Born a slave in Natchez, Mississippi between 1817 and 1824, the life of an unlikely star was born. In 1820 Elizabeth moved to Philadelphia with the widow of her slave master, Mrs. Holiday Greenfield. Elizabeth gained her freedom when Holiday Greenfield became a Quaker and freed her slaves. She chose to stay with Mrs. Holiday in America while her parents moved to Liberia. She eventually took Mrs. Holiday’s last name after living with her into adulthood. Elizabeth found her calling as she fell in love with singing and music. She taught herself how to play the harp and the piano. Because of her race she faced constant rejection from vocal trainers. But Elizabeth pressed on and developed a voice that would change music. Her voice was labeled as multi-octave, meaning she could sing soprano, tenor and bass. By 1850 Elizabeth began her singing career and never looked back.
In 1851 she made her concert debut at the Buffalo Musical Association. Her next step was a tour from 1851 to 1853 which gained her much acclaim. She became the first nationally recognized African-American concert singer in both America and Europe. Because of her brilliant performances she was named “Black Swan” by the media. But Elizabeth’s great performances didn’t protect her from racism. She often faced harsh criticism from the press and threats to sabotage her performances. In 1853 her performance at New York’s Metropolitan Hall was threatened by an arsonist. The show went on as scheduled. Following the show she gave a benefit concert to The Home of Aged Colored Persons and the Colored Orphan Asylum. Even in the face of adversity, she showed her will and her love for her community.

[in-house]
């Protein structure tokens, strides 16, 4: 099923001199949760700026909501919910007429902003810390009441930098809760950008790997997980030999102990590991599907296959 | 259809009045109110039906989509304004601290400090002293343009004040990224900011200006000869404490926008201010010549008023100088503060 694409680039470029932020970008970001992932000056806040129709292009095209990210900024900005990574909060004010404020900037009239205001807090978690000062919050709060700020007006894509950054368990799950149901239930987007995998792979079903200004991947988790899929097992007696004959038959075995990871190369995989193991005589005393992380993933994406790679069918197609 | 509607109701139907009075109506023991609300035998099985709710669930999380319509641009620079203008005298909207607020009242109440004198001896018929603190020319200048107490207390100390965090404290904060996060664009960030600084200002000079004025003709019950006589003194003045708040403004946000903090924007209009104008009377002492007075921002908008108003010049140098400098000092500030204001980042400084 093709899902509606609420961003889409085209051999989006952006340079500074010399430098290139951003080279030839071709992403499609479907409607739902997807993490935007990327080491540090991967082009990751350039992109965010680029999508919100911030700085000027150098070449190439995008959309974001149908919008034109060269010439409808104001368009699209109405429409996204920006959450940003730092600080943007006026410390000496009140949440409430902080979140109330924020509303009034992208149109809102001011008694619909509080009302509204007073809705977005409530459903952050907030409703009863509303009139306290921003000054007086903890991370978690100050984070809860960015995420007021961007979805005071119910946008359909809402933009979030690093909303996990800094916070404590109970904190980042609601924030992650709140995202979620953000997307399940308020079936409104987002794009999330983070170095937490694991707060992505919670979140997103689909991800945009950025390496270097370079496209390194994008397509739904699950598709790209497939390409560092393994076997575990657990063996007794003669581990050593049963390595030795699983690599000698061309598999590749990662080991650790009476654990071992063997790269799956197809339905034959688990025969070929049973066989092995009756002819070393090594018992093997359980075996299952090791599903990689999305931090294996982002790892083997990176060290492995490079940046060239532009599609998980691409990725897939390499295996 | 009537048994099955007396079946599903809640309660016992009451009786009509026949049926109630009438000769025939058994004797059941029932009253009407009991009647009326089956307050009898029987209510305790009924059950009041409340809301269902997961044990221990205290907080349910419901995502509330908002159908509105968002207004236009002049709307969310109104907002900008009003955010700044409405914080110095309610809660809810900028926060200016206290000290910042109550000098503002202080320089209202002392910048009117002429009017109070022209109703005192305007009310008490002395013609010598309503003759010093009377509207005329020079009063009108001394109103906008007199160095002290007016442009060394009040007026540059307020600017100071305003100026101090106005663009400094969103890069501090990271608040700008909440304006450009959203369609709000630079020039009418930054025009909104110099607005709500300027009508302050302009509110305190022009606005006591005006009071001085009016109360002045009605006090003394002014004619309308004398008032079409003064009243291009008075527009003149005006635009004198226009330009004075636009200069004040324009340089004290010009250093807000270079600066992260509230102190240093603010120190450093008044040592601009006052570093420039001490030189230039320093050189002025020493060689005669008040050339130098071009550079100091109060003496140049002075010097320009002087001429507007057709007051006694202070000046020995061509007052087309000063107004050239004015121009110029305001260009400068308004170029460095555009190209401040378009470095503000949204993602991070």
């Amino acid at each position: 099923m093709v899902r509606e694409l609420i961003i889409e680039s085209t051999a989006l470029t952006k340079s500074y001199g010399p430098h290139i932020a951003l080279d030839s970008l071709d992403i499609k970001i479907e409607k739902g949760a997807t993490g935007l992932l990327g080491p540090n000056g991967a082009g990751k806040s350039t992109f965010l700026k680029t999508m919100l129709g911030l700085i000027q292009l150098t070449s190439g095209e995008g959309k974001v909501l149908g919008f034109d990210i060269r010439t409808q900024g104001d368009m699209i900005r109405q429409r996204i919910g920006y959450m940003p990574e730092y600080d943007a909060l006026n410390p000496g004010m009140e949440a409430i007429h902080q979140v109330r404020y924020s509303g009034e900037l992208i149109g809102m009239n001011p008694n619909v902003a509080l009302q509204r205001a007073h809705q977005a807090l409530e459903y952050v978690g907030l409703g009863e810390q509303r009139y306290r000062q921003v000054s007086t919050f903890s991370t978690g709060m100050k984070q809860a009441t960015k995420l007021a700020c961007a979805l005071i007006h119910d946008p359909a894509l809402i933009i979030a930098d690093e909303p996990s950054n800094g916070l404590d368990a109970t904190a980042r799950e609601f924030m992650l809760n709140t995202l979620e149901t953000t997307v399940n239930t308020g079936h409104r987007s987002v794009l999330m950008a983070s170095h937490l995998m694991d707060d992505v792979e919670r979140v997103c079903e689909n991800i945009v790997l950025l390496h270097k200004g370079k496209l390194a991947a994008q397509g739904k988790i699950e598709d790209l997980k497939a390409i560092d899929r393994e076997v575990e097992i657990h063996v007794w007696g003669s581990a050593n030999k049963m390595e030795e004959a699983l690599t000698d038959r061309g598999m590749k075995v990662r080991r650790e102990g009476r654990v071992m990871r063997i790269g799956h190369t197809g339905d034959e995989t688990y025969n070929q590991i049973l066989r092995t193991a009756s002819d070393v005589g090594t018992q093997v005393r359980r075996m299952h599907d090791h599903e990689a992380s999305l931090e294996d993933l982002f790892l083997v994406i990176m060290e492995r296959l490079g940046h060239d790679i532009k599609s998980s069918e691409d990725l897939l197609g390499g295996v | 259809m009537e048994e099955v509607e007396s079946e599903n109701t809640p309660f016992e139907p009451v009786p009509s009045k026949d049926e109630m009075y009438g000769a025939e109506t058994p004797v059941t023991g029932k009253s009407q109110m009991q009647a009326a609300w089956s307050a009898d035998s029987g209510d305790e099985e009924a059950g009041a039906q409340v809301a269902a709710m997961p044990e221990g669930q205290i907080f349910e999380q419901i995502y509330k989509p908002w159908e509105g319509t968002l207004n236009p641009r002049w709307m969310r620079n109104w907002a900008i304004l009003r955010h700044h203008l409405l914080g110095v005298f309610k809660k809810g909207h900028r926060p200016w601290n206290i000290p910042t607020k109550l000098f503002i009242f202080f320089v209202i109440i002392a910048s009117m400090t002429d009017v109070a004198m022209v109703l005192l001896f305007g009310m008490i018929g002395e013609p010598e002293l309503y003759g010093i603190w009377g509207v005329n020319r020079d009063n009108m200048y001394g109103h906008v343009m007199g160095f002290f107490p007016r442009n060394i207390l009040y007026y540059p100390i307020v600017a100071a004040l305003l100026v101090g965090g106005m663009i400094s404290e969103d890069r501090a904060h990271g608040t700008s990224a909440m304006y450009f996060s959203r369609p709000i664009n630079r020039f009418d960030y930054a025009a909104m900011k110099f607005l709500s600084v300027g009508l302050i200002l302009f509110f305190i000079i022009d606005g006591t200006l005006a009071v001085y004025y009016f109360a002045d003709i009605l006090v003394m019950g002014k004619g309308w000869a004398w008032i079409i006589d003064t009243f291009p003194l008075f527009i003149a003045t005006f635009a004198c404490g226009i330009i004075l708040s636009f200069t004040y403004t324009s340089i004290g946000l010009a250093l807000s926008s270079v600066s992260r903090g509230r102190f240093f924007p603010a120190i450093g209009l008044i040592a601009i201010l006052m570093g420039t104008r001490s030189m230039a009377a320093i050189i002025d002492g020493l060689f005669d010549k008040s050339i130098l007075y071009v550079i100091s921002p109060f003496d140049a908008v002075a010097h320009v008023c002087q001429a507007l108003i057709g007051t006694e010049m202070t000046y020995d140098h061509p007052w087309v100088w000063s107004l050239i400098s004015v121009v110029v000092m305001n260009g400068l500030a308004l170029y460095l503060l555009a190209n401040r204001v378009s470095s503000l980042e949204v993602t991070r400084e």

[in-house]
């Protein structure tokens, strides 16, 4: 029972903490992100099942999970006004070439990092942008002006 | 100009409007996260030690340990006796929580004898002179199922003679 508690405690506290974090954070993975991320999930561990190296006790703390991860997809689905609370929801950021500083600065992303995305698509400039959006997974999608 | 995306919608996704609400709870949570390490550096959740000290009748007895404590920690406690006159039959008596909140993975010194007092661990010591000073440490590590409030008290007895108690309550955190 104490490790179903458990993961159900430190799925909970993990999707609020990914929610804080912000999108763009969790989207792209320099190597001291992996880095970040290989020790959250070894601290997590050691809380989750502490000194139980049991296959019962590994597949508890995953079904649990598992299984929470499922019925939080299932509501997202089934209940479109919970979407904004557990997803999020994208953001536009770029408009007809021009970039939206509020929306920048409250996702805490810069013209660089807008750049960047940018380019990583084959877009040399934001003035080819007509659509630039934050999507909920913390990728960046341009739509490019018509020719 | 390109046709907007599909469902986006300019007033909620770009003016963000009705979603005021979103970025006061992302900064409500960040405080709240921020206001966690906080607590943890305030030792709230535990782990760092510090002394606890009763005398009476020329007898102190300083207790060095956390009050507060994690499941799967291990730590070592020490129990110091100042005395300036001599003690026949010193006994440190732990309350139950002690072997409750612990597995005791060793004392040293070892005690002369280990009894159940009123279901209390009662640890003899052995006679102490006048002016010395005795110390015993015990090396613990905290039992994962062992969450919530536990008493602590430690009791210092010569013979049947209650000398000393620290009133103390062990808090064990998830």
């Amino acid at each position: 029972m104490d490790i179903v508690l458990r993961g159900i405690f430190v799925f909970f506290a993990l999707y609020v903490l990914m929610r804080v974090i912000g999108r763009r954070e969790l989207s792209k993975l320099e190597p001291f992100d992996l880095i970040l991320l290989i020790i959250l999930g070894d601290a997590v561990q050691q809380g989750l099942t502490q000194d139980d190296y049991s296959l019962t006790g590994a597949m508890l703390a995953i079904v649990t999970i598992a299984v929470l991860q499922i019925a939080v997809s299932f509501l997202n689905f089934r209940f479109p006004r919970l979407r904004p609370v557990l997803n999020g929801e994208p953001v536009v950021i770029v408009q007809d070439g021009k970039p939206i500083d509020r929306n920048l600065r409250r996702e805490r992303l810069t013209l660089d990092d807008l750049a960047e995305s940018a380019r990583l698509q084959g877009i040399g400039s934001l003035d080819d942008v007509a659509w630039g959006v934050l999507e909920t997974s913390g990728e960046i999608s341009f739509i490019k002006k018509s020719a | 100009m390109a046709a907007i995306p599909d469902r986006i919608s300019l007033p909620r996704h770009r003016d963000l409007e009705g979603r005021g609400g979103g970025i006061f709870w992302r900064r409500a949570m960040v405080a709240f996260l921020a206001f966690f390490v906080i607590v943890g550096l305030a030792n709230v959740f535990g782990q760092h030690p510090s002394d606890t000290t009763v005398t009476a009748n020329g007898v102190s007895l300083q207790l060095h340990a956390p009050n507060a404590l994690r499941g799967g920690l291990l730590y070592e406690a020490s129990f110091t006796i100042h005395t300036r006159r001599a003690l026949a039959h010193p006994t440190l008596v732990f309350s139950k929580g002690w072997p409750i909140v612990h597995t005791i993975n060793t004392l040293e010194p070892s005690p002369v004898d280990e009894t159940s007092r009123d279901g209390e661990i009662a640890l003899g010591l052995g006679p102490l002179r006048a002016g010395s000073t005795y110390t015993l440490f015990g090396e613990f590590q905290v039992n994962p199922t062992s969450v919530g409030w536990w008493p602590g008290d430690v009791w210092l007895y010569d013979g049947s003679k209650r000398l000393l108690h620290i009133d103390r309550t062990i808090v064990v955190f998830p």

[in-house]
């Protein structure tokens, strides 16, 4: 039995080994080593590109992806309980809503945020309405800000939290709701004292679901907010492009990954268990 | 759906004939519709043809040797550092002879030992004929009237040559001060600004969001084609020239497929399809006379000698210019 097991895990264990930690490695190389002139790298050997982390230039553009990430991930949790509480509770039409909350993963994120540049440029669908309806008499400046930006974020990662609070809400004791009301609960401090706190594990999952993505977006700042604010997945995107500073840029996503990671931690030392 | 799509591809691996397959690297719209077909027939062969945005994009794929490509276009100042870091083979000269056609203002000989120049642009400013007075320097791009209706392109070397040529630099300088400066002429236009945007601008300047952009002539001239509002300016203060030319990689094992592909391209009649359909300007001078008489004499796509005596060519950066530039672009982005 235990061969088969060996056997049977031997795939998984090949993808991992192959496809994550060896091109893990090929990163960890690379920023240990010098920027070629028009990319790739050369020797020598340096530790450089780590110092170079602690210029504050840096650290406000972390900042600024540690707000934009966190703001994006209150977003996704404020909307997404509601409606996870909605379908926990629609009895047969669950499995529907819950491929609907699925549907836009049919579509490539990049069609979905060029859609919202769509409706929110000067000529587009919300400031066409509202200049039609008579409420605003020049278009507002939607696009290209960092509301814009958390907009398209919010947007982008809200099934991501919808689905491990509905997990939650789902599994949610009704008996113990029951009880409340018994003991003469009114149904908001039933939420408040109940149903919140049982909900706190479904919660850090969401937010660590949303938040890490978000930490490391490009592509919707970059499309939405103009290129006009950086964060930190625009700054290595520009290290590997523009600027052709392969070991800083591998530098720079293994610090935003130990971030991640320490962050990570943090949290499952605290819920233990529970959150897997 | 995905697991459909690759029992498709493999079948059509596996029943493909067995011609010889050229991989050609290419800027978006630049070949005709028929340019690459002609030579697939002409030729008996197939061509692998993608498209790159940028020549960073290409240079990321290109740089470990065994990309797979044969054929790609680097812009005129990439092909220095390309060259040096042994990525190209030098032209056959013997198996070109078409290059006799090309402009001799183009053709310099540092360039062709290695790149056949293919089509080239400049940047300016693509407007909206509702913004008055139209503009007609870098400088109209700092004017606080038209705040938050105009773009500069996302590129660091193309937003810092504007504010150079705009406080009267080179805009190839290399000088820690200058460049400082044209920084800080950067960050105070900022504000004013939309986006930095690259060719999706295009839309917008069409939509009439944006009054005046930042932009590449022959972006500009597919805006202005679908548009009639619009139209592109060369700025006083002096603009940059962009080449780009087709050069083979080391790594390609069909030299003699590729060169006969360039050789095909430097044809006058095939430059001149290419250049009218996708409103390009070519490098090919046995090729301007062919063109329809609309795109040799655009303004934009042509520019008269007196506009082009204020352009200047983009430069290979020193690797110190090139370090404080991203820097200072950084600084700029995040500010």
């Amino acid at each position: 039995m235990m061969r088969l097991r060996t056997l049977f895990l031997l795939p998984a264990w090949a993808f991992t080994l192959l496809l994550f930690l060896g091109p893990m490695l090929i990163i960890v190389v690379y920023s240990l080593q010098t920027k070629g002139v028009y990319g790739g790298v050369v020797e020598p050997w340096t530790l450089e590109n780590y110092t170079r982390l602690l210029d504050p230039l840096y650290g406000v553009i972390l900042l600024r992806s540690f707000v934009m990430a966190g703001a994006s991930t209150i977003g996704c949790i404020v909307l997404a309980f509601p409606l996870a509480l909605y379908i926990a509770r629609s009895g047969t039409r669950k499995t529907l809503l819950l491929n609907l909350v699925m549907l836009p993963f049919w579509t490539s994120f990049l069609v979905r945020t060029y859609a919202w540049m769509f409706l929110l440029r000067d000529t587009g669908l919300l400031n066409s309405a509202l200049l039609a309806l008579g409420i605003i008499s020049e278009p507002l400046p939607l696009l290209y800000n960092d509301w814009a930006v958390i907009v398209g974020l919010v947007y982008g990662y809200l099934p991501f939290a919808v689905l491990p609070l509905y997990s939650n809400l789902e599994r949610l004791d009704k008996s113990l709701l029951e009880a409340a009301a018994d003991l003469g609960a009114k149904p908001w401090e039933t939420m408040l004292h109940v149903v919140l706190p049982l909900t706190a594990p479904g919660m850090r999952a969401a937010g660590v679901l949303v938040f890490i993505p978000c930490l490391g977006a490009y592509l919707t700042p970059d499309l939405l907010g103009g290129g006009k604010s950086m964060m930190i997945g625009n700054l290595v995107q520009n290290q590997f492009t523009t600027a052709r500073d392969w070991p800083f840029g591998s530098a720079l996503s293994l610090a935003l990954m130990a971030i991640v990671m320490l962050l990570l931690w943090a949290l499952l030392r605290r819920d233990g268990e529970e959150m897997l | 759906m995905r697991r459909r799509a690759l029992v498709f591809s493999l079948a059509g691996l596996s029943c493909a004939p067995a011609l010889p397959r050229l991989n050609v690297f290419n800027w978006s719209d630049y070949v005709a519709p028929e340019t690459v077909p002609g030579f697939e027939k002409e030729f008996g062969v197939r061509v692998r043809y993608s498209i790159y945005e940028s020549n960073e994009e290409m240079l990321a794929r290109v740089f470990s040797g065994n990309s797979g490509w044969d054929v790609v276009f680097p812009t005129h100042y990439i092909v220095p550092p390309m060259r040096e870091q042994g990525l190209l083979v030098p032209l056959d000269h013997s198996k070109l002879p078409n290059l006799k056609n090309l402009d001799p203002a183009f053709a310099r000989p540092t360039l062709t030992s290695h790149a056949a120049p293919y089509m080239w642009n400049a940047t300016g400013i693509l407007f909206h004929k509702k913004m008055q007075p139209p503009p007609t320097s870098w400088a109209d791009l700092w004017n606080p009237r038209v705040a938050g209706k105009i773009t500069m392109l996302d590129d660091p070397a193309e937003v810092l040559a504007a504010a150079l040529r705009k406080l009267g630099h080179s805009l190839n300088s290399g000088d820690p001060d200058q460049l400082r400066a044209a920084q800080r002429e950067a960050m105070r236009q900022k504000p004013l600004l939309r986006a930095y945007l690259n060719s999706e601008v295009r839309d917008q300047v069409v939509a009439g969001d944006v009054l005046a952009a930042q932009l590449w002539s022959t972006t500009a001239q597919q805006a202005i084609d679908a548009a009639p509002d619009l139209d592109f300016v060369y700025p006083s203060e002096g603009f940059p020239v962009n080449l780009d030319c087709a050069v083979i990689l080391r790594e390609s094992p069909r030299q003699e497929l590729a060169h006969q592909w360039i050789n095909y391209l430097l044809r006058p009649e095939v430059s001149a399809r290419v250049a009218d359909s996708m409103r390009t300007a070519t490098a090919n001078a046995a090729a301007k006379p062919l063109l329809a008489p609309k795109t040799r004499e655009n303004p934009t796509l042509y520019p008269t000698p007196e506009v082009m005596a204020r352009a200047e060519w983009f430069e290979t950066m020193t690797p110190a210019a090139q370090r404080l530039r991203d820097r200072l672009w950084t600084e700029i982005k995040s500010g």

Elizabeth arrived in England in 1853 to tour the country. She faced issues with her manager that caused her to sever their relationship. Because of the breakup she had to reach out to Harriet Beecher Stowe for financial help. Stowe helped Elizabeth gain financial backing from the duchesses of Sutherland, Norfolk and Argyle. Because of her new acquaintances, Elizabeth was able to receive professional training from the royal musical adviser George Smart. Her skills became so polished that she was invited to perform for Queen Victoria at Buckingham Palace in 1854. Elizabeth Greenfield was known as the first black performer to perform for the English elite. Her success and new found fame allowed her to become a highly desired performer. She returned to the United States in the summer of 1954 and continued her career into the 1860’s. She would often have benefit concerts for charities supporting black people. She later became a teacher and helped shape the careers of Thomas J. Bowers and Carrie Thomas. Elizabeth Greenfield died in Philadelphia in 1876 as a legend in the music industry. But because of her race her legacy was kept quiet. To honor the greatness of Elizabeth Greenfield Nathaniel Dett, Fletcher Henderson, Ethel Waters and Trixie Smith, created their record label Black Swan Records. Mrs. Elizabeth Taylor Greenfield, we stand on your shoulders.
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